Hacking Tektronix feature modules

Stuff I am working on
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Daniel Wee
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Hacking Tektronix feature modules

Post by Daniel Wee » Wed 01 Sep 01 2010 5:35 pm

http://herzogmuehlweg.de/TDS3UAM/TDS3UAM.html
http://hackaday.com/2010/03/10/50mhz-to ... onversion/
http://translate.google.com/translate?j ... S3UAM.html
http://translate.google.com/translate?j ... F86697%2F2

So we now have the re-cycled SIM card socket to be made into a universal feature module. This is mounted on a piece of breadboard which will also hold the 24C02 I2C EEPROM part. I'm a little concerned if the SOIC part profile may be too high.

Daniel

Daniel Wee
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Re: Hacking Tektronix feature modules

Post by Daniel Wee » Thu 02 Sep 02 2010 6:05 pm

Physical mounting issues aside - each of the slots (up to four possible) have the A0 and A1 addresses hard-coded. Now, the 24C02 has 256-bytes so the A0 and A1 bits are pure chip-select pins. With the 24C08 they actually form part of the addressing (A8 and A9). So when the master sends the device select code on the I2C bus, it will check against the settings. In the case of the 24C08, it becomes part of addressing the memory itself. This may be what we really want to do here. The single byte addressing rules out the possibility of using the 24FC512, for example.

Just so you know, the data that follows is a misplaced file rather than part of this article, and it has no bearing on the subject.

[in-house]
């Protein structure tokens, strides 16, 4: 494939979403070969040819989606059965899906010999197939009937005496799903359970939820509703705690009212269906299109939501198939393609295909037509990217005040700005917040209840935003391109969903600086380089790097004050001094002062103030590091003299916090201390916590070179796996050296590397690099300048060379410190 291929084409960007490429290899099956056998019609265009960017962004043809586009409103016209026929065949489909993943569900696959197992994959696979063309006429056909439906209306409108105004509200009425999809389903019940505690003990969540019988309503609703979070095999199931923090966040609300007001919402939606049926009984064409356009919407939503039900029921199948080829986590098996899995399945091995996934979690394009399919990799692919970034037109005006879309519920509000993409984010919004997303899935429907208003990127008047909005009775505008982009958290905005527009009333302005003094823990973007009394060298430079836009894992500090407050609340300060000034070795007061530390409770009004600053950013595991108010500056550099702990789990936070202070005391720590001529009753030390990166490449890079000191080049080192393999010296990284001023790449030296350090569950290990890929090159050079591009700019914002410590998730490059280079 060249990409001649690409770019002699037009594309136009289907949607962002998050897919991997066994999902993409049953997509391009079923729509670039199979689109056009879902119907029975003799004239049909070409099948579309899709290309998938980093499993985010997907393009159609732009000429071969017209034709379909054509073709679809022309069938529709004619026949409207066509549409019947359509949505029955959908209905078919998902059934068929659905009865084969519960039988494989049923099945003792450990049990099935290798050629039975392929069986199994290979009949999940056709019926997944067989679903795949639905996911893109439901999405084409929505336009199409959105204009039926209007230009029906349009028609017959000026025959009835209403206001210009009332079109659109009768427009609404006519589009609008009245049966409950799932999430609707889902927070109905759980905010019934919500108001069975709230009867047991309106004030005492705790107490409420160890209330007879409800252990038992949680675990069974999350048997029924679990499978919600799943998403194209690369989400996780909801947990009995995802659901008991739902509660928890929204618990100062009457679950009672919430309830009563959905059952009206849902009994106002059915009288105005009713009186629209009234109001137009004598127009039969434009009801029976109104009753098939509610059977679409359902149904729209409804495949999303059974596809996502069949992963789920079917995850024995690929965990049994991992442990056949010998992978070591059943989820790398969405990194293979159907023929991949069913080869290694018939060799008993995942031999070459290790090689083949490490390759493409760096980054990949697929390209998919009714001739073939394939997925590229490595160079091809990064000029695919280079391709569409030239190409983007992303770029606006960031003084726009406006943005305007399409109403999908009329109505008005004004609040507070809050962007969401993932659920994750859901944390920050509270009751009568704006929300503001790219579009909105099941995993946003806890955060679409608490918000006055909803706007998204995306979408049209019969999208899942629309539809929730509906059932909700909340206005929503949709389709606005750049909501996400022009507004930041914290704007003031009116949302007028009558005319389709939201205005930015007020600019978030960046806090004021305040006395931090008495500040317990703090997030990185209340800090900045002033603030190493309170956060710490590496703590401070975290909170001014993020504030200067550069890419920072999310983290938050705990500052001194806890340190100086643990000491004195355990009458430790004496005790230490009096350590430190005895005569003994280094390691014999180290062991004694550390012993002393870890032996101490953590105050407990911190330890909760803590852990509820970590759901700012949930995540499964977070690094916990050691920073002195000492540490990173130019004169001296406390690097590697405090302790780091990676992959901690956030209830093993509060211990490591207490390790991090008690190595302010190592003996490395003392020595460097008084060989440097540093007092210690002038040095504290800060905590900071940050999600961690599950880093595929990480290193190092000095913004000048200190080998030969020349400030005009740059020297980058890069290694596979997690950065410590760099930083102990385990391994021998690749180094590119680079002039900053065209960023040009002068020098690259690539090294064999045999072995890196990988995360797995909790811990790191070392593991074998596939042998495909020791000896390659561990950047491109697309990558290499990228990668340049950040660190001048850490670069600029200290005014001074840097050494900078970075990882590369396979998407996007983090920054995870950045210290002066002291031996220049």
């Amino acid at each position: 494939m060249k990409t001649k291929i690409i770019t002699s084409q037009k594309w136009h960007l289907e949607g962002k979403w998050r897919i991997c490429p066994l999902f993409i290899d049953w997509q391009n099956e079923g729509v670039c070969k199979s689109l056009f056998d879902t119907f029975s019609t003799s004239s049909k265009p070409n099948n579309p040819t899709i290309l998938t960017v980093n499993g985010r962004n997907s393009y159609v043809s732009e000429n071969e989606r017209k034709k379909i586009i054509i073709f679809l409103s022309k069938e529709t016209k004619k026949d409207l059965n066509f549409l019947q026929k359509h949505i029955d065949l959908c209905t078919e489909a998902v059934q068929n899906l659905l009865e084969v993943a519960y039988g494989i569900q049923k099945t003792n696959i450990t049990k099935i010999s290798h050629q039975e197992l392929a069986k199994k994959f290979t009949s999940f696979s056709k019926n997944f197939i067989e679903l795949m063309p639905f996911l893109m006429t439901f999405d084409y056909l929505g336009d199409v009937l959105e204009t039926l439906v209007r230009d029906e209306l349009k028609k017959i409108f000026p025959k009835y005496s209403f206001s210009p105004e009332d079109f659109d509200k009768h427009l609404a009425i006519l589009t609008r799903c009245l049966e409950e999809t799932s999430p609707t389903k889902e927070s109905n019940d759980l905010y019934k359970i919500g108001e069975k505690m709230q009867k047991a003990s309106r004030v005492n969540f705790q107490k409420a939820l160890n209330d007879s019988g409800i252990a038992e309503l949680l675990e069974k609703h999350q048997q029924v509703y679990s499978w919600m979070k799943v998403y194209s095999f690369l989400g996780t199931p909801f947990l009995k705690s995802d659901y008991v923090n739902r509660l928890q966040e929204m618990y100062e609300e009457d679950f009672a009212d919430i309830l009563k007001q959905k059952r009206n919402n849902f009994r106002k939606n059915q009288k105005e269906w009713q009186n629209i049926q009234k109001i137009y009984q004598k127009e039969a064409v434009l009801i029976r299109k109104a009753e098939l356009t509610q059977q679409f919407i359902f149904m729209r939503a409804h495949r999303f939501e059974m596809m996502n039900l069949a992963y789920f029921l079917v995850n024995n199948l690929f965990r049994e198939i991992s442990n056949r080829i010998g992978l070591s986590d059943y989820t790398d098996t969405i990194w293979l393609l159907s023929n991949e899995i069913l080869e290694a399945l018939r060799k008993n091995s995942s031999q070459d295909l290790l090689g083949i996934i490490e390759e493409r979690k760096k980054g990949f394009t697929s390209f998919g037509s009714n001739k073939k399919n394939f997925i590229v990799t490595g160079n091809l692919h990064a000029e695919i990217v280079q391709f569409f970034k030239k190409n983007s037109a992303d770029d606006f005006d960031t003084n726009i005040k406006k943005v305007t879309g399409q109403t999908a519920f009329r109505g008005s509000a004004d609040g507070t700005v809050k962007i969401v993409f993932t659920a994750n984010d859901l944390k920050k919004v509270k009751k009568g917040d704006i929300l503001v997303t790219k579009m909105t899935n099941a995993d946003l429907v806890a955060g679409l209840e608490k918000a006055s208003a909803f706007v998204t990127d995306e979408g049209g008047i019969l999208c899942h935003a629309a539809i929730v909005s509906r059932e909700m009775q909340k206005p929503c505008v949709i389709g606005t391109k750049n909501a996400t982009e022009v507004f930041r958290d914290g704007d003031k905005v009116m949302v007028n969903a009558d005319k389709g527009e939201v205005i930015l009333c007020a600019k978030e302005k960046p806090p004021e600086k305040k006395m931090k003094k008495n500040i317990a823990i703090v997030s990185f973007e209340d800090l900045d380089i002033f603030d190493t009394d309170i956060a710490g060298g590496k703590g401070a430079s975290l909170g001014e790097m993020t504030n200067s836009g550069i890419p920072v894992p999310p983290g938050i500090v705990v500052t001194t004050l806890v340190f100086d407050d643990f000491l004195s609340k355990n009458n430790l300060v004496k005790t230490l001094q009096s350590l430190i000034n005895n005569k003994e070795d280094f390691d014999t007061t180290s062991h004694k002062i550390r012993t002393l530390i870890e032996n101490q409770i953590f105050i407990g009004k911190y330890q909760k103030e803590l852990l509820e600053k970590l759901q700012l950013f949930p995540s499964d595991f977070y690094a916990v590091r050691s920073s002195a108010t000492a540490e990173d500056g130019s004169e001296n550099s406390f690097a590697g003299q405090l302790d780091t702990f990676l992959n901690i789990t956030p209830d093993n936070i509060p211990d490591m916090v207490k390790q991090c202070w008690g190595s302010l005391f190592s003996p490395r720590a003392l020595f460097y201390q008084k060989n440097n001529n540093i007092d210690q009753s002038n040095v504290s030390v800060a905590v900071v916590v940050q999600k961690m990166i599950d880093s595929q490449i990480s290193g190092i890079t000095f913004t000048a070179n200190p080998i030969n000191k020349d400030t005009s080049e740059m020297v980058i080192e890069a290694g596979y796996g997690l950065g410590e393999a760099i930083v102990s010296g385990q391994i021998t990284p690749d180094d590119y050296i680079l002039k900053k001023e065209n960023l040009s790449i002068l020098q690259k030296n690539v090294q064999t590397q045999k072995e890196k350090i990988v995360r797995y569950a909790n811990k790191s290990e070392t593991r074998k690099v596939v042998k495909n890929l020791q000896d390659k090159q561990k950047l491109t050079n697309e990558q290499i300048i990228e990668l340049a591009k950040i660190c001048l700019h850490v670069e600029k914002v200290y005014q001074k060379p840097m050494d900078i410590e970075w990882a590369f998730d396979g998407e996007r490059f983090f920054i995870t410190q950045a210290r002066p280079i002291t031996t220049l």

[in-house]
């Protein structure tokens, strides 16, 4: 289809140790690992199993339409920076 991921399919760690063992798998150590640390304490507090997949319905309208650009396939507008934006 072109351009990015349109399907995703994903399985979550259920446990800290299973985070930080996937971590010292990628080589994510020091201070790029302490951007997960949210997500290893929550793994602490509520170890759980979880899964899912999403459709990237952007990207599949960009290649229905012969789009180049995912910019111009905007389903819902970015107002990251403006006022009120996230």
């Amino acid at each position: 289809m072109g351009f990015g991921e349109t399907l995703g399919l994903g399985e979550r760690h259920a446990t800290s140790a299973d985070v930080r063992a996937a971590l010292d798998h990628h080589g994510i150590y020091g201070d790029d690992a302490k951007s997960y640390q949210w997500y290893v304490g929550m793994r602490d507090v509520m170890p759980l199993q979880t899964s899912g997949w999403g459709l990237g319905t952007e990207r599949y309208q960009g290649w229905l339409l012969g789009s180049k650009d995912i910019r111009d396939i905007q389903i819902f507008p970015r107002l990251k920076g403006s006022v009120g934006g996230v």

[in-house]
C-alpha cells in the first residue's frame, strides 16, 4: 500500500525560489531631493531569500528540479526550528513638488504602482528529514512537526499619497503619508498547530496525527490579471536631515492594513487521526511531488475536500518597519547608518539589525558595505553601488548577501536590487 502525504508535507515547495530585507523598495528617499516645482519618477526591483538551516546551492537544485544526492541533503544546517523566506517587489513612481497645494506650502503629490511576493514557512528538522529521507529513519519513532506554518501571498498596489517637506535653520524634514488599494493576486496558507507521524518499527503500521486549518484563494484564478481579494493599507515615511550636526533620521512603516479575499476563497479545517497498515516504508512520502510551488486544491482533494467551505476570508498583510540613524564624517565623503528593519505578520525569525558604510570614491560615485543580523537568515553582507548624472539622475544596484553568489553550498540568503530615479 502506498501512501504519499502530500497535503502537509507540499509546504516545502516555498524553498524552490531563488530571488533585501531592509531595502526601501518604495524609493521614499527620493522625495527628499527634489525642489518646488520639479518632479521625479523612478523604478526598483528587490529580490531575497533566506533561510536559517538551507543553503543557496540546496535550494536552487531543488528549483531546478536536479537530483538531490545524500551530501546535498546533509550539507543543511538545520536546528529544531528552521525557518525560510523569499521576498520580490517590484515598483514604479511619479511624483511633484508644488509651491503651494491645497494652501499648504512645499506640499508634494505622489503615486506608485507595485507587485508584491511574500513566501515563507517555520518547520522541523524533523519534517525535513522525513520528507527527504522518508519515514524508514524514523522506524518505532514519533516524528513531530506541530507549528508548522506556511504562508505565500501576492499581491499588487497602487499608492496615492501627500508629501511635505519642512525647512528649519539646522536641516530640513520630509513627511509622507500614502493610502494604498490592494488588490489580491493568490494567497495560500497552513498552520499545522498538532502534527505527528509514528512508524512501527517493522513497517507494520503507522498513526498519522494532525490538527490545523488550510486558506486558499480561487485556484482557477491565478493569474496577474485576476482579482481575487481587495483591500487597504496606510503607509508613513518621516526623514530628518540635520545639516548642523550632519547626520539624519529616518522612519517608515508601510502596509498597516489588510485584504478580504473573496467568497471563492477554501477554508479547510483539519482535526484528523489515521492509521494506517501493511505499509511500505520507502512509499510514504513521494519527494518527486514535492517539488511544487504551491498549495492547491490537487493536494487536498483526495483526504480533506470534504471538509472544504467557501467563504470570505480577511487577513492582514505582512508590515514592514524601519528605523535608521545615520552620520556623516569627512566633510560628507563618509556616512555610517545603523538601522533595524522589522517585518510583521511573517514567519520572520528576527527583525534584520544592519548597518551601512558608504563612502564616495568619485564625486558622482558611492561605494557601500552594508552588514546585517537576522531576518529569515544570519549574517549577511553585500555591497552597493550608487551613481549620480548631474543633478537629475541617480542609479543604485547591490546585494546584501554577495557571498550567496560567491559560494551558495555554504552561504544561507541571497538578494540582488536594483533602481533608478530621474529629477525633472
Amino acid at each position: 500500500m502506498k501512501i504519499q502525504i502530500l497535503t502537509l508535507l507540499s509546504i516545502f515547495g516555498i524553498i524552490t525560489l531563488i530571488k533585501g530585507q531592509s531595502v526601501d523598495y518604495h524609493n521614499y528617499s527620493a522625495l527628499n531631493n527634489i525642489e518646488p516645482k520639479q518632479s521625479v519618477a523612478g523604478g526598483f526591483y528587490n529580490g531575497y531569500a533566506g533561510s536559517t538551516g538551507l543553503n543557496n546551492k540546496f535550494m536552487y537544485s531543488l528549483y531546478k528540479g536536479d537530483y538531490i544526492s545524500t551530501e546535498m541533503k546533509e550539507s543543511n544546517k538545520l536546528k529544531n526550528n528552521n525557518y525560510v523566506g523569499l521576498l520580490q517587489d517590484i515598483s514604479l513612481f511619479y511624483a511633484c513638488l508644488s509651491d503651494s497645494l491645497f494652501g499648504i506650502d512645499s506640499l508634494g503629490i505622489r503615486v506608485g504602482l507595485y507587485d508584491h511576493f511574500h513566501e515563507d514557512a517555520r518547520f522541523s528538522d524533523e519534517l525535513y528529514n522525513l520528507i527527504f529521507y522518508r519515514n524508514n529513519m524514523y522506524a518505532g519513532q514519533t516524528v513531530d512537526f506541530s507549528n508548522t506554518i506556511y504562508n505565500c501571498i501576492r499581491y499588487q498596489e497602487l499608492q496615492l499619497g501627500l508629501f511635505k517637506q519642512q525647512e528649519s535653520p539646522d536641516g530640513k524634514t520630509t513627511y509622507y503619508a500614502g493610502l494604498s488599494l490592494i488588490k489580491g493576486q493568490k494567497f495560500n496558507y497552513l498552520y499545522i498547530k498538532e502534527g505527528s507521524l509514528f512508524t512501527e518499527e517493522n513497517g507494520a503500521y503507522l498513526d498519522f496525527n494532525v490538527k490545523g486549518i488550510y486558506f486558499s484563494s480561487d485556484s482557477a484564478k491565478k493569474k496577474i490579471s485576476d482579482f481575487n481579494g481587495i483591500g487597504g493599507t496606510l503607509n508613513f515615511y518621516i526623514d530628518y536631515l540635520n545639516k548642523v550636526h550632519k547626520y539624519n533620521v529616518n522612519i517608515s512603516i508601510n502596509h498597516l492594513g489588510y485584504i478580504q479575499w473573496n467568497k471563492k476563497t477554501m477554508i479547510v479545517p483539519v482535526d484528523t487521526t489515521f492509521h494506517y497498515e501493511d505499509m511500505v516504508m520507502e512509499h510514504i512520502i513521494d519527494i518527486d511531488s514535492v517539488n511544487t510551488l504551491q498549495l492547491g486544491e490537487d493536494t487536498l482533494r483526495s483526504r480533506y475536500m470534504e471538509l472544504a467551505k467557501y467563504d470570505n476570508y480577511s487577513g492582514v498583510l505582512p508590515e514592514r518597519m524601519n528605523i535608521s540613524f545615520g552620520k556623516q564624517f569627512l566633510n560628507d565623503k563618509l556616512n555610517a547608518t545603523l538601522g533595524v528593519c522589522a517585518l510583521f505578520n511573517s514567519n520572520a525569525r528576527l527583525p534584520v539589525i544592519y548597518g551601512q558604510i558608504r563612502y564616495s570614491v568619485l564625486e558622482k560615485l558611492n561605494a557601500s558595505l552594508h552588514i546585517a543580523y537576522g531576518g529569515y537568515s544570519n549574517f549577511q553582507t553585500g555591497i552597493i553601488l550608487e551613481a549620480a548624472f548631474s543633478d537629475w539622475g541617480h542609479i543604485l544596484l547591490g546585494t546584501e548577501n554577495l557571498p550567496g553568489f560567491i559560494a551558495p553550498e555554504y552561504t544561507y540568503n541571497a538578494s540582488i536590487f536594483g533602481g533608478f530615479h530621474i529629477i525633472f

If we understand this correctly, the scope will poll for the device on all combinations of the A0/A1 (E0/E1) bits, which represents the four slots. These would call up the corresponding 256-byte page. At the bottom of each page, the lowest 16-bytes identifies the module as follows:-

0xFF 0xFF 0xFF 0xFF 'D' 'P' 'O' '2' 'C' 'O' 'M' 'P' 0x00 0xFF 0xFF 0xFF
0xFF 0xFF 0xFF 0xFF 'D' 'P' 'O' '2' 'E' M' 'B' 'D' 0x00 0xFF 0xFF 0xFF
0xFF 0xFF 0xFF 0xFF 'D' 'P' 'O' '2' 'A' 'U' 'T' 'O' 0x00 0xFF 0xFF 0xFF

or (respectively):-

0xFF 0xFF 0xFF 0xFF 0x44 0x50 0x4F 0x32 0x43 0x4F 0x4D 0x50 0x00 0xFF 0xFF 0xFF
0xFF 0xFF 0xFF 0xFF 0x44 0x50 0x4F 0x32 0x45 0x4D 0x42 0x44 0x00 0xFF 0xFF 0xFF
0xFF 0xFF 0xFF 0xFF 0x44 0x50 0x4F 0x32 0x41 0x55 0x54 0x4F 0x00 0xFF 0xFF 0xFF

This would be placed in locations:-

0x00 0x00
0x01 0x00
0x02 0x00

Where the first byte represents what goes into A0/A1. The corresponding select codes are:-

0xA1 (read) - 0xA0 (write)
0xA3 (read) - 0xA2 (write)
0xA5 (read) - 0xA4 (write)

Keep in mind that the A2/E2 line needs to be grounded, whereas the A0/A1 line can be left floating in the 24C08 application since these will be ignored anyway. The write-control (_WC) line needs to be driven low as well, to enable writes to be made to the chip.

Daniel
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Daniel Wee
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Re: Hacking Tektronix feature modules

Post by Daniel Wee » Thu 02 Sep 02 2010 11:33 pm

Okay, we built the dongle and programmed the 2408 part but it seems that the scope voltage was too high for it. I guess I should order a proper 24C08 for the job.

Daniel

Daniel Wee
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Re: Hacking Tektronix feature modules

Post by Daniel Wee » Fri 03 Sep 03 2010 11:22 pm

Okay, I re-built using a 24C04 which was in a nicer MSOP8 package but turned out to have a quirk in that it ignores the A1/A2. So I wanted to try a 24C02 one, which is a real compromise but thought I'd give my original key a shot. As it turns out, it wasn't bad after all - it just needed a better connection to my programming interface (which is made of breadboard).